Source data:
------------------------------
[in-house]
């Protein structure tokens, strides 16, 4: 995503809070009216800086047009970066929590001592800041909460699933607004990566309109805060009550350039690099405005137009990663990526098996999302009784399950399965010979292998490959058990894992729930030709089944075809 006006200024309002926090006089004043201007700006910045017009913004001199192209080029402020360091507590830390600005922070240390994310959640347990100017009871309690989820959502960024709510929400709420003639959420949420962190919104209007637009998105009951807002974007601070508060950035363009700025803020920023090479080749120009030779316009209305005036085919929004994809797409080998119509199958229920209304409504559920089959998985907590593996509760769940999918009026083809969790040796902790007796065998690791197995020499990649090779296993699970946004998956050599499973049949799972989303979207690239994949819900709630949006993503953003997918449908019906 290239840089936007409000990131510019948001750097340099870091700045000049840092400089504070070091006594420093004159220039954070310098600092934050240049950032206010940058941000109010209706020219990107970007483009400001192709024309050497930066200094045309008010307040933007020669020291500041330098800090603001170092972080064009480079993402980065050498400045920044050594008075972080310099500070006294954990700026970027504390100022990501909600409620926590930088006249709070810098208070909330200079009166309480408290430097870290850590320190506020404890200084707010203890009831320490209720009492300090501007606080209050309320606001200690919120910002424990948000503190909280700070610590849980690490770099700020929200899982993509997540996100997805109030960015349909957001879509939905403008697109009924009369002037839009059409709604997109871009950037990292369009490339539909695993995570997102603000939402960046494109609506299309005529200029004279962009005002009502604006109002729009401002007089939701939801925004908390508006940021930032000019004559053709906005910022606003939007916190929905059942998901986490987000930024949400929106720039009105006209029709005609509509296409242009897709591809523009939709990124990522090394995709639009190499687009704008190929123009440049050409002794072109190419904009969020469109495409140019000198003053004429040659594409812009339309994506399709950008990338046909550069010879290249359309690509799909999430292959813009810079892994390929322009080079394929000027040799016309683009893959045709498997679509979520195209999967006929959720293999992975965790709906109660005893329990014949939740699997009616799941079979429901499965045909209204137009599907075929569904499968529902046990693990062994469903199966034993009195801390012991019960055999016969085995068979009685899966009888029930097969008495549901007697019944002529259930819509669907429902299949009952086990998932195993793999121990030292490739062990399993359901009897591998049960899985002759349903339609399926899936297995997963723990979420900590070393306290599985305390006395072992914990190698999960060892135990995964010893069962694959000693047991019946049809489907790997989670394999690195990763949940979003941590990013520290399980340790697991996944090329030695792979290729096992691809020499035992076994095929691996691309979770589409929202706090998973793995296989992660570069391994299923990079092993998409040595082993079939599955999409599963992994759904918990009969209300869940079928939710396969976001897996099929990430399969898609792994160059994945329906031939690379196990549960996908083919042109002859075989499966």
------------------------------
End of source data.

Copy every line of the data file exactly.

[in-house]
């Protein structure tokens, strides 16, 4: 995503809070009216800086047009970066929590001592800041909460699933607004990566309109805060009550350039690099405005137009990663990526098996999302009784399950399965010979292998490959058990894992729930030709089944075809 006006200024309002926090006089004043201007700006910045017009913004001199192209080029402020360091507590830390600005922070240390994310959640347990100017009871309690989820959502960024709510929400709420003639959420949420962190919104209007637009998105009951807002974007601070508060950035363009700025803020920023090479080749120009030779316009209305005036085919929004994809797409080998119509199958229920209304409504559920089959998985907590593996509760769940999918009026083809969790040796902790007796065998690791197995020499990649090779296993699970946004998956050599499973049949799972989303979207690239994949819900709630949006993503953003997918449908019906 290239840089936007409000990131510019948001750097340099870091700045000049840092400089504070070091006594420093004159220039954070310098600092934050240049950032206010940058941000109010209706020219990107970007483009400001192709024309050497930066200094045309008010307040933007020669020291500041330098800090603001170092972080064009480079993402980065050498400045920044050594008075972080310099500070006294954990700026970027504390100022990501909600409620926590930088006249709070810098208070909330200079009166309480408290430097870290850590320190506020404890200084707010203890009831320490209720009492300090501007606080209050309320606001200690919120910002424990948000503190909280700070610590849980690490770099700020929200899982993509997540996100997805109030960015349909957001879509939905403008697109009924009369002037839009059409709604997109871009950037990292369009490339539909695993995570997102603000939402960046494109609506299309005529200029004279962009005002009502604006109002729009401002007089939701939801925004908390508006940021930032000019004559053709906005910022606003939007916190929905059942998901986490987000930024949400929106720039009105006209029709005609509509296409242009897709591809523009939709990124990522090394995709639009190499687009704008190929123009440049050409002794072109190419904009969020469109495409140019000198003053004429040659594409812009339309994506399709950008990338046909550069010879290249359309690509799909999430292959813009810079892994390929322009080079394929000027040799016309683009893959045709498997679509979520195209999967006929959720293999992975965790709906109660005893329990014949939740699997009616799941079979429901499965045909209204137009599907075929569904499968529902046990693990062994469903199966034993009195801390012991019960055999016969085995068979009685899966009888029930097969008495549901007697019944002529259930819509669907429902299949009952086990998932195993793999121990030292490739062990399993359901009897591998049960899985002759349903339609399926899936297995997963723990979420900590070393306290599985305390006395072992914990190698999960060892135990995964010893069962694959000693047991019946049809489907790997989670394999690195990763949940979003941590990013520290399980340790697991996944090329030695792979290729096992691809020499035992076994095929691996691309979770589409929202706090998973793995296989992660570069391994299923990079092993998409040595082993079939599955999409599963992994759904918990009969209300869940079928939710396969976001897996099929990430399969898609792994160059994945329906031939690379196990549960996908083919042109002859075989499966």